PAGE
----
EAFHR

Do you get frustrated when someone tells you that you can't fire an employee?  If you’re responsible for the Human Resources (HR) function in your organization, do you get frustrated when a manager tells you they're going to fire someone and they haven't talked with you about employee's conduct before making the decision?  Neither of you are alone.

The frustration you feel is because of lack of communication.  The person responsible for HR may not have shared the reasons why you want documented warnings in someone's file before deciding to fire them. And the person responsible for HR is taken by surprise that a problem even existed that they may have been able to help with before it got to the point of termination.

As a manager, you need to understand there are many laws that protect employees.  Even though discriminating against this individual is the furthest thing from your mind, if you go from saying nothing to termination, that person is going to think that you fired him or her because of a discriminatory reason.

Let's talk about how that may manifest itself.  You have an employee who's been a marginal performer and is frequently absent. However, you've always given that person satisfactory/average performance reviews but have never formally documented their frequent absences, missed deadlines, or whatever other issue may have happened. That person happens to get injured on the job (workers' compensation injury) and is eligible for leave under the Family & Medical Leave Act, which runs concurrently with his workers' compensation absence. Within a week of returning to light duty work, the individual calls out because his car has broken down.  That just happens to be the straw that breaks the camel's back for you and you fire him.

That's when the person responsible for HR begins to panic.  Because of the lack of documentation of his frequent absences prior to is workers’ comp/FMLA leave, there is now going to be a perception on the employee’s part that he was fired because he filed a workers' compensation claim, took leave under FMLA, and because he was restored to light duty work that you perceive him as disabled.

At that point, all the employee has to do is call that friendly attorney who advertises on TV and tell him how he was wrongfully terminated.  It's highly likely the attorney will take the case and will file charges against the company for retaliation under both workers’ comp law and FMLA.  It’s also likely the attorney will file a claim of discrimination alleging the employee was perceived as disabled and terminated for that reason in violation of the Americans with Disabilities Act.

It's been said that the typical cost to defend a lawsuit that is settled out of court is around $50,000.  If the lawsuit goes to court, then it can easily cost the company $200,000 or more in attorneys' fees....IF the company wins the case.

Wow...who knew that firing someone for absenteeism could have such ramifications?

So where does the fault lay in this situation?  With the manager who terminated the employee without first consulting with their HR guru?  Or with the HR guru who didn't educate he manager about how employment laws affect their decisions?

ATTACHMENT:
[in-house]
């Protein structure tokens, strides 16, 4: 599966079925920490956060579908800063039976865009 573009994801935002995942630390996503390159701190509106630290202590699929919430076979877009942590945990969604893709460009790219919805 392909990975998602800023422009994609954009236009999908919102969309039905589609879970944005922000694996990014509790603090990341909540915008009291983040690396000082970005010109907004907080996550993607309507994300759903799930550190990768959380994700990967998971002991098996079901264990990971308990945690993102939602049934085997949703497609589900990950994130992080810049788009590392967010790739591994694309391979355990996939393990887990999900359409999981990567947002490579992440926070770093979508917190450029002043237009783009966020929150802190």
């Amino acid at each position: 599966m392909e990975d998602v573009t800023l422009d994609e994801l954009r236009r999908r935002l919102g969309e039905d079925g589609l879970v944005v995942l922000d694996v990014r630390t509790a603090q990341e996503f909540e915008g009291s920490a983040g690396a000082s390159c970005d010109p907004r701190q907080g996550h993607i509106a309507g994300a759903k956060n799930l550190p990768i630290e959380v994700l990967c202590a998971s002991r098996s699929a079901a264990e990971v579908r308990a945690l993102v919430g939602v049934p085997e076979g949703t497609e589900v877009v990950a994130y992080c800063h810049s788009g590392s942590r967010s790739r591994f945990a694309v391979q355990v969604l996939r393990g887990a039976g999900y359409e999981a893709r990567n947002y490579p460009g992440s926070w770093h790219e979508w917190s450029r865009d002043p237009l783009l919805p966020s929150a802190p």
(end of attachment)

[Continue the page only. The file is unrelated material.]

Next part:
The answer is both are guilty of not communicating with each other.  So what should companies do?

1.  Train supervisors and managers -- including the executive suite -- on employment laws and how their decisions can affect the bottom line of the organization.

2. Draft comprehensive policies that employees are expected to follow and more detailed procedures that can be given to supervisors/managers to review before taking action.

3. Talk with each other.  The relationship between HR and supervisors/managers can sometimes appear adversarial. That's not the way I should be.  You are both on the same team advocating for what is right for the business.

4. If you have a problem with an employee, discuss it with them immediately. If the conduct doesn't stop, discuss the situation with your HR guru and immediately begin formal documentation.  Even if it is a formal verbal warning, you want to document the conversation in writing and ask the employee to sign off on it.

5. Document! Document! Document! This is the mantra of every employment law attorney and HR professional.  The lack of written documentation of the events that led to termination makes it difficult for an attorney to defend your actions. There is truth in the statement that “if it’s not in writing, it didn’t happen”.

Whether you are the manager making the decision to terminate an employee or the HR professional who has to manage the ramifications of that decision, it is imperative that you discuss the situation with each other before taking that final step to ensure the reasons for the decision are well-documented and sound.

Contributed by the Employers Association Forum, Inc. (EAF). EAF is a non-profit corporate membership-based association dedicated to serving the business and HR communities with world-class HR tools, hotlines & legal compliance, news & trends, surveys & economic data, benefits & insurance, risk management, training & consulting, and leadership & organizational development. HCCMO members receive discounted rates on all EAF classroom training at EAF’s training center in Longwood. Click here to learn more about EAF membership benefits http://eafinc.org/about-eaf/value-of-membership/.